Tucker Carlson Tries, and Fails, to Distance Himself From Buffalo Shooter's Manifesto
Tucker Carlson has long promoted the idea of the “great replacement,” a racist conspiracy theory holding that white people are being systematically replaced by immigrants. The theory was present throughout the 180-page manifesto of the teenager who killed 10 people at a Buffalo supermarket on Saturday, leading to renewed scrutiny of the mega-popular Fox News host. Carlson addressed that scrutiny on Monday night, essentially arguing that anyone espousing white supremacist views should be able to do so without fear of criticism.
“Because a mentally ill teenager murdered strangers, you cannot be allowed to express your political views out loud,” he said. “That’s what they’re telling you. That’s what they’ve wanted to tell you for a long time, but Saturday’s massacre gives them a pretext and a justification.”
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There isn’t any significant contingent of people responding to the Buffalo shooting by saying Carlson or anyone else shouldn’t be able to express their views. Carlson is merely mad that his critics are expressing their views, which is that Carlson is a racist, and that the work he’s done to mainstream the “great replacement” theory and the fact that the shooter’s manifesto is filled with it may not be totally coincidental. Go ahead and have a look at some of the uncanny similarities between what the shooter wrote and what Carlson has pushed on his show:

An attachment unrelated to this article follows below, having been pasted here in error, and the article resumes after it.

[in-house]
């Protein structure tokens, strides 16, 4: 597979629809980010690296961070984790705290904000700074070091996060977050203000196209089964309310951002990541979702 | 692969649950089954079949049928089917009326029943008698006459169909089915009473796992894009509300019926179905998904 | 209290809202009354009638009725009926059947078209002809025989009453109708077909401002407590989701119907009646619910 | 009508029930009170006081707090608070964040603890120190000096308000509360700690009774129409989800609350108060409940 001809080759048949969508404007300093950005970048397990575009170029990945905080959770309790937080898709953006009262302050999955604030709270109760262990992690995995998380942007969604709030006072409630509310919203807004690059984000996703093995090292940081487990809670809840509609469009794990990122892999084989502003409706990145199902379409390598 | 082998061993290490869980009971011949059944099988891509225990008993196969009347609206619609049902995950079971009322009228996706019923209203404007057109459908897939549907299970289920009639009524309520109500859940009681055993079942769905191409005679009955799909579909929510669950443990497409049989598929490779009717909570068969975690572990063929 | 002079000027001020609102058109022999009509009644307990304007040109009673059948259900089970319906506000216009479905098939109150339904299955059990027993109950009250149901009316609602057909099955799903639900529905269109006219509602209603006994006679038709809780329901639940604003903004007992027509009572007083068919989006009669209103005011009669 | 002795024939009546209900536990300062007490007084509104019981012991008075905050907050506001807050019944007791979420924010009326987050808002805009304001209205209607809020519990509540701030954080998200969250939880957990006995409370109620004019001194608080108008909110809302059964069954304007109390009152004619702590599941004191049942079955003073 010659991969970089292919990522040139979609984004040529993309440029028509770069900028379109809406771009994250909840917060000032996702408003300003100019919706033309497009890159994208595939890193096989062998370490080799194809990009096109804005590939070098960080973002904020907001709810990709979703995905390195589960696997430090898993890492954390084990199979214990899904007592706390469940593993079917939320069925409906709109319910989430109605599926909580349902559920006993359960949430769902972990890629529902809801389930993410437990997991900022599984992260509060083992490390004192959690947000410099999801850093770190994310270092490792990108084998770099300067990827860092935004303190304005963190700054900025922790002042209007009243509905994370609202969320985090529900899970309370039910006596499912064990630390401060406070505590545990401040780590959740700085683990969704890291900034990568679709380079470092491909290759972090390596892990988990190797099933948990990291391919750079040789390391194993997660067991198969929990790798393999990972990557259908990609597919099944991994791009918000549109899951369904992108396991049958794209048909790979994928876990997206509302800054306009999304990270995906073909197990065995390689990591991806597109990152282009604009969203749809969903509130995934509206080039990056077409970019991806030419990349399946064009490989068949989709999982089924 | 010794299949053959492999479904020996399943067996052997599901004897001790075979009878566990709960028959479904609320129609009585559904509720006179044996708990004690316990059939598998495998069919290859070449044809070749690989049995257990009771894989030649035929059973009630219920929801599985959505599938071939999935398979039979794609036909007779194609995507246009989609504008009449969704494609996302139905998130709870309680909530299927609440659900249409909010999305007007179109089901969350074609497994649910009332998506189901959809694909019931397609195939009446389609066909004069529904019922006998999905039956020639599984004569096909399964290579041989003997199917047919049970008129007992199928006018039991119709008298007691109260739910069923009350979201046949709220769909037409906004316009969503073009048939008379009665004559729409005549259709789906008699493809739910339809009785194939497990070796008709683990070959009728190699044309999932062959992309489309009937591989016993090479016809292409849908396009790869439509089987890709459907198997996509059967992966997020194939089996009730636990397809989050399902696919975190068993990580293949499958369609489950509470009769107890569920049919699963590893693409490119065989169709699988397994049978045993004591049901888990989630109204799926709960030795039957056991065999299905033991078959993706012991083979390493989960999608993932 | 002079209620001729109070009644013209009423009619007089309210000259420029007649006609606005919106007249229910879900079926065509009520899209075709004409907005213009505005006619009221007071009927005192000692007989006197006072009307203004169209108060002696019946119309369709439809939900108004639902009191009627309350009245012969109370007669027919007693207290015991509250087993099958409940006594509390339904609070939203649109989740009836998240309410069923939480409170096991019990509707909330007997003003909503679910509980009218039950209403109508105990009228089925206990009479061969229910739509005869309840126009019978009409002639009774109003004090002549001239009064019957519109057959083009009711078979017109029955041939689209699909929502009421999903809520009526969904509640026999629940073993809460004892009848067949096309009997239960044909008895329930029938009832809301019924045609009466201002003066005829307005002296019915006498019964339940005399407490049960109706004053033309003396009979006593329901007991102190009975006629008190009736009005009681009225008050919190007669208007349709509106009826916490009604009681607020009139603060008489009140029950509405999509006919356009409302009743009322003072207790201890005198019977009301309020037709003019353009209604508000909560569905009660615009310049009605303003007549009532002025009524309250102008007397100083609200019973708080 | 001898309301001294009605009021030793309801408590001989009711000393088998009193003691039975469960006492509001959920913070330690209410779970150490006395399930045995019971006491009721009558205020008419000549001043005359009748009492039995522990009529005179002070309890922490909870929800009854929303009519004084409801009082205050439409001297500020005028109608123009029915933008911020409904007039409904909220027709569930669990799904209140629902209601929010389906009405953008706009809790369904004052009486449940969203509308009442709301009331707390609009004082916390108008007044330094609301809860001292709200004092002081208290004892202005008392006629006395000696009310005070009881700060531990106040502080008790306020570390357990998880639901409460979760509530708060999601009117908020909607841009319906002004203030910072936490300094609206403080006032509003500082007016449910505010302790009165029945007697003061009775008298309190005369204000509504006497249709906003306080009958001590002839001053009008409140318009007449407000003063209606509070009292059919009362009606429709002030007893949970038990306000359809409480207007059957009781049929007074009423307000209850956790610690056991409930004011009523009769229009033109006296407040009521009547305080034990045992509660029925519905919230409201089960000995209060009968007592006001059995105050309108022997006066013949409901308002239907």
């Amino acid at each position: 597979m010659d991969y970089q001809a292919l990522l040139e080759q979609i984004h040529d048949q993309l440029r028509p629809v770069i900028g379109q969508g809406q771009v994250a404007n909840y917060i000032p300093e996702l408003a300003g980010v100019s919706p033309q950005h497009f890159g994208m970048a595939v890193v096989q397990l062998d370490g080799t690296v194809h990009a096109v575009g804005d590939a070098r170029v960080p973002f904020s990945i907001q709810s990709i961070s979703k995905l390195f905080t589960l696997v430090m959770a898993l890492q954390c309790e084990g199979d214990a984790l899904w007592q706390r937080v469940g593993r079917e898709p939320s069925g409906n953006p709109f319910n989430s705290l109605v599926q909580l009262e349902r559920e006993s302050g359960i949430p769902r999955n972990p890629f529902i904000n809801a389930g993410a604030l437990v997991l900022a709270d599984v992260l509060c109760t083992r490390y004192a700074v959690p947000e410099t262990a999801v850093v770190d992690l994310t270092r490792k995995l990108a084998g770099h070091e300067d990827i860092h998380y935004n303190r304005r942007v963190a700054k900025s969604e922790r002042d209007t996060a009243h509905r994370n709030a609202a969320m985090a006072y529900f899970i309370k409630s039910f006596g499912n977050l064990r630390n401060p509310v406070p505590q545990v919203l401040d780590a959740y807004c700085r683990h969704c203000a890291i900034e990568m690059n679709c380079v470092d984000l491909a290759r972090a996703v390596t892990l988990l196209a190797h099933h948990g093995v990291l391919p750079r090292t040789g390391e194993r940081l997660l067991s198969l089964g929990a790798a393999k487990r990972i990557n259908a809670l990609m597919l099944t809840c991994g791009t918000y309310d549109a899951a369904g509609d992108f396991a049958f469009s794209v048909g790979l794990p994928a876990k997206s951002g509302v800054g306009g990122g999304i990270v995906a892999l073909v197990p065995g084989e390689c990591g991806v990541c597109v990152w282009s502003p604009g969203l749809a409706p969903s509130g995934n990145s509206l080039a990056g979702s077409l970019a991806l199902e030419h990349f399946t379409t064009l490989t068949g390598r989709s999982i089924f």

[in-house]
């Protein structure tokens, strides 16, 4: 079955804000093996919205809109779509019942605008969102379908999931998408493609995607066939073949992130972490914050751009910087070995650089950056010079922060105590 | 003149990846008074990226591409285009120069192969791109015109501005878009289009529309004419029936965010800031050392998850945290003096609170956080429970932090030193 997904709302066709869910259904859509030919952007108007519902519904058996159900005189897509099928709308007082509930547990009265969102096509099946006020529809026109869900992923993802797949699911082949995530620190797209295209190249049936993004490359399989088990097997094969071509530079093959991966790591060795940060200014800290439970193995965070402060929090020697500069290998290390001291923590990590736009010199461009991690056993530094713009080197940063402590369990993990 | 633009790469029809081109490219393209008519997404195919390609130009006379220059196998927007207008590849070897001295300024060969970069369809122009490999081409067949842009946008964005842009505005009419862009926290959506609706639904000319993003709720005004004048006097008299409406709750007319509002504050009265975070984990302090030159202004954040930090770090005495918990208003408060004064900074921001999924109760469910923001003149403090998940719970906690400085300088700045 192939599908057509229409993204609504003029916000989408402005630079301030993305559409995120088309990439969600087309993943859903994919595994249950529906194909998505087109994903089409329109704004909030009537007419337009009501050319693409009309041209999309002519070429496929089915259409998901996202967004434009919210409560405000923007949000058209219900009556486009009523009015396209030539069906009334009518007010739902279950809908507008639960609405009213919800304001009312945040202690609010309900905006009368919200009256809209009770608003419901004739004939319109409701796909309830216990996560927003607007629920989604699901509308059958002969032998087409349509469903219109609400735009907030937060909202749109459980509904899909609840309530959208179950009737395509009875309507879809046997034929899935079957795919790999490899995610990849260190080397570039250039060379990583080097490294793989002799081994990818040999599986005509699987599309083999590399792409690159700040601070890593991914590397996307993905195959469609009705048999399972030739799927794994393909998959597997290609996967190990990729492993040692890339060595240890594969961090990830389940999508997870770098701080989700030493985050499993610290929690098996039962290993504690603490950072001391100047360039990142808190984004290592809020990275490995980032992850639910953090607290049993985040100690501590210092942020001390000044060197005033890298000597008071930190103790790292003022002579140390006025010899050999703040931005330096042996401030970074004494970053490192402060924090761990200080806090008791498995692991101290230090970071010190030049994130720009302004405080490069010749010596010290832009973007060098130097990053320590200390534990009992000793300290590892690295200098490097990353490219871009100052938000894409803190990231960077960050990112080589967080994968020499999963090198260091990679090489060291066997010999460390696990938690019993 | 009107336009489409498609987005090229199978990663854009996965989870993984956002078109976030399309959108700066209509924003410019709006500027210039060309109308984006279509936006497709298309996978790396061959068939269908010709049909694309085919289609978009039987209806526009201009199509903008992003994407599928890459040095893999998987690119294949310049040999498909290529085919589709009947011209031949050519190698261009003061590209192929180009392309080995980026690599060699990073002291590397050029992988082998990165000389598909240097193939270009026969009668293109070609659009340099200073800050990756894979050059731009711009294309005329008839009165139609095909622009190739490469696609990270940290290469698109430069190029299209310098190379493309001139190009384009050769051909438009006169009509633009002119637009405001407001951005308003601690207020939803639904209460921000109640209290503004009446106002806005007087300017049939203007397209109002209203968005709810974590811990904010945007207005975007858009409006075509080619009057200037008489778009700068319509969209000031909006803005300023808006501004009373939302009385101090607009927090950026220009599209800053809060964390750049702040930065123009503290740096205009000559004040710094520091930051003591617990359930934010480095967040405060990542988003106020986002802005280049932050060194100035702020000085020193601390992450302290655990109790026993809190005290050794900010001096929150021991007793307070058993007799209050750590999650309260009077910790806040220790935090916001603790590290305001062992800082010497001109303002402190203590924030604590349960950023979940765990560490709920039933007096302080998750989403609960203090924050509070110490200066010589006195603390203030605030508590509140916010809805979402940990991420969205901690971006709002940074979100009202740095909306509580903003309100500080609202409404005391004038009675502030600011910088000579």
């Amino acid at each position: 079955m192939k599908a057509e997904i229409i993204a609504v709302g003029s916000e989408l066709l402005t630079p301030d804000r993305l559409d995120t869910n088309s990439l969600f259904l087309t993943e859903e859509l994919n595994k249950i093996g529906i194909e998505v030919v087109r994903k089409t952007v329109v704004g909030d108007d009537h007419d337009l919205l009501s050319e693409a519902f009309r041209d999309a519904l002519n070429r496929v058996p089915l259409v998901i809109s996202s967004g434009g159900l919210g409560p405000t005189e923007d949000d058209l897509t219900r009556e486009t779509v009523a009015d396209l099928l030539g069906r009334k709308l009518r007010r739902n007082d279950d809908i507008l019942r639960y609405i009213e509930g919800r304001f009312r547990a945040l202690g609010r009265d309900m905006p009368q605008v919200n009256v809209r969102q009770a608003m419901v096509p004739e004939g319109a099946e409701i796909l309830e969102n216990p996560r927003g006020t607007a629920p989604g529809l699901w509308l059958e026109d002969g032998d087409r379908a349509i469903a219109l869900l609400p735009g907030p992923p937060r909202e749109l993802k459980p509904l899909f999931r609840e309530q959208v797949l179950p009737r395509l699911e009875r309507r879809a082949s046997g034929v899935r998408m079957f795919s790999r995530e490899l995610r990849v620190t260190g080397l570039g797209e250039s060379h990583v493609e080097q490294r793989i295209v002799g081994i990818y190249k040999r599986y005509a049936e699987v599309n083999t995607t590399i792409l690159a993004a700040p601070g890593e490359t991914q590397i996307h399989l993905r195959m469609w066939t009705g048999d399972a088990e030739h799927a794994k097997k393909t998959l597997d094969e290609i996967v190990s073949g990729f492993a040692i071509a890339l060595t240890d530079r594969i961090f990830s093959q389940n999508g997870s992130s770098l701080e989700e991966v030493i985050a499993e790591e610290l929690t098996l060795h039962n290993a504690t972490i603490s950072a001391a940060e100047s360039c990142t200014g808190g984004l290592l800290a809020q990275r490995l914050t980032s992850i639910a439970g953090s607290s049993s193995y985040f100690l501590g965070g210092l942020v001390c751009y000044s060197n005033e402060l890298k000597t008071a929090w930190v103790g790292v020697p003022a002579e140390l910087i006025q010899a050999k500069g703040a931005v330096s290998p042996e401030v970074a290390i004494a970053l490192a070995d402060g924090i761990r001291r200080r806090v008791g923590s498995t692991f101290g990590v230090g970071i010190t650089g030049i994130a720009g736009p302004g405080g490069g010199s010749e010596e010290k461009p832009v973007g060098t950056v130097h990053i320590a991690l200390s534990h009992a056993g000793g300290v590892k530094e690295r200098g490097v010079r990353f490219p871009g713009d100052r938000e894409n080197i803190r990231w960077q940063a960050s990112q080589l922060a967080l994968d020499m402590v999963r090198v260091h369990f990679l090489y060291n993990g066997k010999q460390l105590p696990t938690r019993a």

Carlson understandably had a difficult time distancing himself from the ideologies that inspired the shooter, so he instead focused on how the manifesto was “rambling” and “disjointed” and “paranoid.” He bashed the media for blaming “Trumpism” for the massacre, before circling back to the ludicrous idea that criticizing a popular cable news host for pushing unvarnished white supremacy to millions of Americans amounts to wanting to “suspend the First Amendment.”
Carlson wants everyone to be aware that the shooter’s manifesto contains ideas far more deranged than anything he’s uttered on his show. This is certainly true, but its operating principle is the white supremacist “great replacement” theory, which Carlson has helped lift out of the fringes and into the political mainstream. It clearly and catastrophically took hold in the shooter’s mind, which Carlson described on Monday as “diseased and disorganized.” The question he should probably be asking, and that Americans are plenty justified in asking themselves, is why the views of one of the influential figure in conservative media are so closely aligned with those of a mentally ill teenager who felt slaughtering 10 people at a supermarket was a righteous act.
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